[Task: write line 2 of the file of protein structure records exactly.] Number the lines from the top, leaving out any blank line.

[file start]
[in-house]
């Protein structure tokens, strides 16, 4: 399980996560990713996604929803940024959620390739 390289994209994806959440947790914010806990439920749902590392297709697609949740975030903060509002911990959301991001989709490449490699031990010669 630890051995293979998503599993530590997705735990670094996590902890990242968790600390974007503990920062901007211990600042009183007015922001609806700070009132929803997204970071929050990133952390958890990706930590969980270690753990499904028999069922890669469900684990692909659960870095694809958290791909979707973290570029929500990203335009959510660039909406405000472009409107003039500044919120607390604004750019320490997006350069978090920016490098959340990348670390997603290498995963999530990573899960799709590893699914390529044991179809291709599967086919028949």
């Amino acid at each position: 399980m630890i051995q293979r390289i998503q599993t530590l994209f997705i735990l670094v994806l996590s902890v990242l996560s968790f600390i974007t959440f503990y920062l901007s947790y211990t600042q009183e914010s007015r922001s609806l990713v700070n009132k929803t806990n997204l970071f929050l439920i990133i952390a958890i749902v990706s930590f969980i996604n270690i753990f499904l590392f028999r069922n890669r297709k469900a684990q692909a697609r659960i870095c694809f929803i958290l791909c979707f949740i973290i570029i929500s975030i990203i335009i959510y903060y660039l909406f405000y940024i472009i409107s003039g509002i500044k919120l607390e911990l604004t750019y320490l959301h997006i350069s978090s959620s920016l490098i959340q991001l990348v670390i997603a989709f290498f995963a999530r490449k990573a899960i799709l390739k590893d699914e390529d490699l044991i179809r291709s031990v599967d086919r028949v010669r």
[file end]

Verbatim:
């Protein structure tokens, strides 16, 4: 399980996560990713996604929803940024959620390739 390289994209994806959440947790914010806990439920749902590392297709697609949740975030903060509002911990959301991001989709490449490699031990010669 630890051995293979998503599993530590997705735990670094996590902890990242968790600390974007503990920062901007211990600042009183007015922001609806700070009132929803997204970071929050990133952390958890990706930590969980270690753990499904028999069922890669469900684990692909659960870095694809958290791909979707973290570029929500990203335009959510660039909406405000472009409107003039500044919120607390604004750019320490997006350069978090920016490098959340990348670390997603290498995963999530990573899960799709590893699914390529044991179809291709599967086919028949």